Think of writers like Margie Orford, Roger Smith and Mike Nicol, just to name a few.
Although less well known, Swaziland born, Australia-based author Malla Nunn deserves a place among this group. Silent Valley is her third book, set in fifties South Africa and featuring the character of Detective Sergeant Emmanuel Cooper.
Her first book, A Beautiful Place to Die (2008) won rave reviews. It involved Cooper investigating the murder of a prominent Afrikaner policeman Captain Willem Pretorius, in the small town of Jacob’s Rest on South Africa’s border with Mozambique.
Her second, Let the Dead Lie (2010) saw Cooper expelled from the police and reduced to working on the docks of Durban. It didn’t do nearly so well (although I’ve heard some very good reports about it).
Silent Valley sees Cooper back in the force and in familiar territory, investigating the murder of a young girl – the bride to be of a powerful, overbearing Zulu chief, in a remote part of South Africa. There’s a truckload of suspects, everyone from the head of the local police to members of the white family she worked for as a domestic, with a bit of black magic and sexual deviancy thrown into the mix for good measure.
Luckily for Cooper, he’s got his posse from the first book to help him solve the crime, his police patron, the malevolent Colonel Niekerk; Zweigman, an old Jewish doctor and holocaust survivor; and most importantly Shabalala, his native police offsider.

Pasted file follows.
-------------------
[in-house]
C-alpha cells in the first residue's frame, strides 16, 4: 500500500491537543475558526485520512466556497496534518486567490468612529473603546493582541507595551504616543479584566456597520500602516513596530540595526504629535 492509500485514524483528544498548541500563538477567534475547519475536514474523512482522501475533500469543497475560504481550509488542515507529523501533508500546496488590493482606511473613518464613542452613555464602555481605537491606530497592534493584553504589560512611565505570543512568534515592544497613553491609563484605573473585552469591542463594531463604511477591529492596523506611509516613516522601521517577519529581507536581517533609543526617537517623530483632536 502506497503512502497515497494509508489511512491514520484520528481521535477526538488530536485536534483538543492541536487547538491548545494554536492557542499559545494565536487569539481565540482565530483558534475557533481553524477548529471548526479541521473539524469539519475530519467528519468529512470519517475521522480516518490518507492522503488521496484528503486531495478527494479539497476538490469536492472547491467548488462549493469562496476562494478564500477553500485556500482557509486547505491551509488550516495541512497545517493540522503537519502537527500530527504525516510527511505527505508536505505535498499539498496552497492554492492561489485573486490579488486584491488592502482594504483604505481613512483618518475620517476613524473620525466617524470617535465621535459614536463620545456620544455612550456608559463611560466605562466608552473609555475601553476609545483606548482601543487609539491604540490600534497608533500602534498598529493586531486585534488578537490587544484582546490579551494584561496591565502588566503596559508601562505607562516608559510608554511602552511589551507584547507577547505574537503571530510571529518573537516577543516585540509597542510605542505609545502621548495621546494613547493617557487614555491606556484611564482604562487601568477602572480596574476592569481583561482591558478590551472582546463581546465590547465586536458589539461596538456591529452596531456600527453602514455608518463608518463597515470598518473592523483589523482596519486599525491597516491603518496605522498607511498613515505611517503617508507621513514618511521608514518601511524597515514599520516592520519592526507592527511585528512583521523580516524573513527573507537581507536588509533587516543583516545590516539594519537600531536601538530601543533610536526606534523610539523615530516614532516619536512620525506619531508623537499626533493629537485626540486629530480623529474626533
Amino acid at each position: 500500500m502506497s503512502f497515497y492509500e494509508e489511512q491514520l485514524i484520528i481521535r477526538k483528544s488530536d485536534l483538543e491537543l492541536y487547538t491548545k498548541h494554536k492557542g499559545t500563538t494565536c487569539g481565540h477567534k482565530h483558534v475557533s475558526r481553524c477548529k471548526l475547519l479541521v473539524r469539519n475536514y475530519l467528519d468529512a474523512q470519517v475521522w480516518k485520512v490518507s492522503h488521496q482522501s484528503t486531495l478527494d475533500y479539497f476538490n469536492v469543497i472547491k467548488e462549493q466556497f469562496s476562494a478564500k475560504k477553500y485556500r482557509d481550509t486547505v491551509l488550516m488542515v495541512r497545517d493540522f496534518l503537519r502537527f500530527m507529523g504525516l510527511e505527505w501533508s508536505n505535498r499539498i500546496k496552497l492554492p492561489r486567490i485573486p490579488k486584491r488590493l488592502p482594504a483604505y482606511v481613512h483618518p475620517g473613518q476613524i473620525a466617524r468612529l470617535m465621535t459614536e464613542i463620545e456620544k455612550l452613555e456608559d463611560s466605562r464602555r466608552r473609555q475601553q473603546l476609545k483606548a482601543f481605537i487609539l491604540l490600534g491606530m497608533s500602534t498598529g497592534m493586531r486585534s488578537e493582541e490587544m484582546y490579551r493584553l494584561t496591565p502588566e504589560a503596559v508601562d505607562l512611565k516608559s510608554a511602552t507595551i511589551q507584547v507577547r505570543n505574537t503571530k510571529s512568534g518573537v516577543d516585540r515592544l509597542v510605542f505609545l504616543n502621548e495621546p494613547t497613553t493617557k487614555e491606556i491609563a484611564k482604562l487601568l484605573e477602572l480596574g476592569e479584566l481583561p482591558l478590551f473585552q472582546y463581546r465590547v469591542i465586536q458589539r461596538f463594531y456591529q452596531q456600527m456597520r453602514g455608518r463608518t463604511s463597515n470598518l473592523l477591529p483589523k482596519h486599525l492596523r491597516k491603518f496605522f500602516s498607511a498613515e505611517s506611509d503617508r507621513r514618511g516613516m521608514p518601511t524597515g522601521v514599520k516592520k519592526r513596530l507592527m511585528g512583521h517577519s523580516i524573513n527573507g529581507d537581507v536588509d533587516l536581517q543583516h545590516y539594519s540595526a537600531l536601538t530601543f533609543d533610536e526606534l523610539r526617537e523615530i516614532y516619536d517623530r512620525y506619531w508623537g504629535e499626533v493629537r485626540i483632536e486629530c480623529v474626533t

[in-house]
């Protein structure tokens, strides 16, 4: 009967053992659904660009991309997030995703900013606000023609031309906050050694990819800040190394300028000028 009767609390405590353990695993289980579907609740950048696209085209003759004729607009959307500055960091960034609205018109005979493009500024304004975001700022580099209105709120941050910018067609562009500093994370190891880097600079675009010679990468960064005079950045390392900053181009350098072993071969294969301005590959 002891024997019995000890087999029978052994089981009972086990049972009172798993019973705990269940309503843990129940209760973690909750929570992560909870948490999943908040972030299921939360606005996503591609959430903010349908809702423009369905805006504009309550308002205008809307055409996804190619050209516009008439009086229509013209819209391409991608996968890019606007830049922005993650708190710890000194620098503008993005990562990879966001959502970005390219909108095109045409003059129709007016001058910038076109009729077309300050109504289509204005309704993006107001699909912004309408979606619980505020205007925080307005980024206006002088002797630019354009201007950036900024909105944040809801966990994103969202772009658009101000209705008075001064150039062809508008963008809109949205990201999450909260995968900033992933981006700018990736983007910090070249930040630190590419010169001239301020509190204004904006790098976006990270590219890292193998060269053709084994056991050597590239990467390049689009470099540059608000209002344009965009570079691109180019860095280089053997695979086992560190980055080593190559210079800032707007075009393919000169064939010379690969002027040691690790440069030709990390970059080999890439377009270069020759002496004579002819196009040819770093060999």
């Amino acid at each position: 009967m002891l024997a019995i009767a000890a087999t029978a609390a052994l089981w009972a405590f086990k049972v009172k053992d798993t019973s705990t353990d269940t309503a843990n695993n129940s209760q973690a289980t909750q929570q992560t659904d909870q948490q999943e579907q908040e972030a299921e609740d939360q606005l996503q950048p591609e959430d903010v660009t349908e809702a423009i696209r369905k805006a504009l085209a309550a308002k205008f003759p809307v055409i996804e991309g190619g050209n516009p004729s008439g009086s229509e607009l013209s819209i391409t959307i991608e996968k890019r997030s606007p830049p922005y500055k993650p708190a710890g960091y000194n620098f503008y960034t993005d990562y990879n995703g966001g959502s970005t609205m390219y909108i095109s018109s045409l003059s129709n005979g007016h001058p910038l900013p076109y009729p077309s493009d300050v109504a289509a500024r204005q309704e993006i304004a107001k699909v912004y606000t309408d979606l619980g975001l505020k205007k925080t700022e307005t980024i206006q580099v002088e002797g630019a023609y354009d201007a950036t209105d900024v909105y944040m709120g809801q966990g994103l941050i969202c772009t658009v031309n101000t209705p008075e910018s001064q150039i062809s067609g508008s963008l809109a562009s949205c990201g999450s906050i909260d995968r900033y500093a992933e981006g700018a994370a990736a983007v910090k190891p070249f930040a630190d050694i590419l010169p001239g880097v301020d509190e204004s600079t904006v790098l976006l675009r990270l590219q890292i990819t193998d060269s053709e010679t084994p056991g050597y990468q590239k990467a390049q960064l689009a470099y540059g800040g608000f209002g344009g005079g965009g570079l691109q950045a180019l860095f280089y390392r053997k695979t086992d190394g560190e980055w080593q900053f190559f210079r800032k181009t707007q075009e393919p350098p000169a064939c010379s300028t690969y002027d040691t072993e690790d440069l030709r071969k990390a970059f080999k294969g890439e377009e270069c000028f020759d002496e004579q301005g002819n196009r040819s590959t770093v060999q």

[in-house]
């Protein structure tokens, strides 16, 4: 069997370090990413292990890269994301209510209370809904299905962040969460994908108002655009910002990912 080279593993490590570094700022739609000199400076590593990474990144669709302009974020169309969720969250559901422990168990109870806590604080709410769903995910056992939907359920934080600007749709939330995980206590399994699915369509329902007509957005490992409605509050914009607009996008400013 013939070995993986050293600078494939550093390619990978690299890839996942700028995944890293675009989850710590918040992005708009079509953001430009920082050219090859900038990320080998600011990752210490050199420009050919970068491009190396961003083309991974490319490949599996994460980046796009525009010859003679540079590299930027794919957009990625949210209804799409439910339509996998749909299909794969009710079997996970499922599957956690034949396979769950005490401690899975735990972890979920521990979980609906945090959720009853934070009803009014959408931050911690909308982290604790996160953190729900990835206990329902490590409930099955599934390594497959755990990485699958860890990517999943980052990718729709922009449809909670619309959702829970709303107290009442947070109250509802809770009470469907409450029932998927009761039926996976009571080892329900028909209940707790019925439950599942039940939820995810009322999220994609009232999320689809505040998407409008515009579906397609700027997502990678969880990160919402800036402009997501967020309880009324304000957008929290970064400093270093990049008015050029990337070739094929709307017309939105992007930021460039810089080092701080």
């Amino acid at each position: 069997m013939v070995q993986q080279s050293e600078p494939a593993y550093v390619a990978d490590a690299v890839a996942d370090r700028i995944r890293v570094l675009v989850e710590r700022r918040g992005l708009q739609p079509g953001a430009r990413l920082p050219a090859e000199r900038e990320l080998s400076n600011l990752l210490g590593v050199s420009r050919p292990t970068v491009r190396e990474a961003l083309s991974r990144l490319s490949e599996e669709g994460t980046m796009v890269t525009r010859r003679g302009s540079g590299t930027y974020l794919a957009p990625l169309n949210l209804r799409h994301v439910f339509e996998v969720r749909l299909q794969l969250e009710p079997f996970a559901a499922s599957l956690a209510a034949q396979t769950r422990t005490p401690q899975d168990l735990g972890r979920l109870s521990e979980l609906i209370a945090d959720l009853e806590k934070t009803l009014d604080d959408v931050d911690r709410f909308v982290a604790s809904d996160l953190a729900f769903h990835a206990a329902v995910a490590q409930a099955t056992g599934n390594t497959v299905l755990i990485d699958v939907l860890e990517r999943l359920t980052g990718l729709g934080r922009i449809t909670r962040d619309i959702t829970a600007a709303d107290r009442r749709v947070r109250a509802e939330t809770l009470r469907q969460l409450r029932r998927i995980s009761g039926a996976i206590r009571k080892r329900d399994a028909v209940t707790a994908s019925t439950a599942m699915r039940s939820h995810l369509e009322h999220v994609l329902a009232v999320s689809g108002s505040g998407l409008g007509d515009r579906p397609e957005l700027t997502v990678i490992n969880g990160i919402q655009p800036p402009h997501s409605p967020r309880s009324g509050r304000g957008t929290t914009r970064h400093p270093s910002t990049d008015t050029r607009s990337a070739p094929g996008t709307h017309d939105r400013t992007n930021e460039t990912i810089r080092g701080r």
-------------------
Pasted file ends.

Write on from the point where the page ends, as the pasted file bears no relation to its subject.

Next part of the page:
Silent Valley is a police procedural, albeit a far superior one to many of its counterparts in terms of the writing and sense of place. Nunn’s take on race politics is finely observed and pitch-perfect. She brilliantly depicts how Apartheid mutated relations between the various ethnic groups, including how whites are emotionally and psychologically hollowed out by the system they preside over.
Although he occasionally comes across as bit too good to be true for the time of history he occupies, Cooper’s a great delivery vehicle for this content. Half British, half Afrikaner, he is still recovering from a broken marriage and the carnage of the Second World War. His ability to take an outsider’s view continually conflicts with his job as a white policeman and the power this gives him.
For the most part Nunn’s able to pack all this nuance and detail into the story in the way that does not interfere with Cooper’s investigation. I wanted to get to the end and find out what happens.
That said, I thought Silent Valley suffered from the same problem as A Beautiful Place to Die. It’s too long. At least fifty pages could have been shorn from this novel without it losing any of its narrative power and suspense.
Silent Valley is available through Pan Macmillan.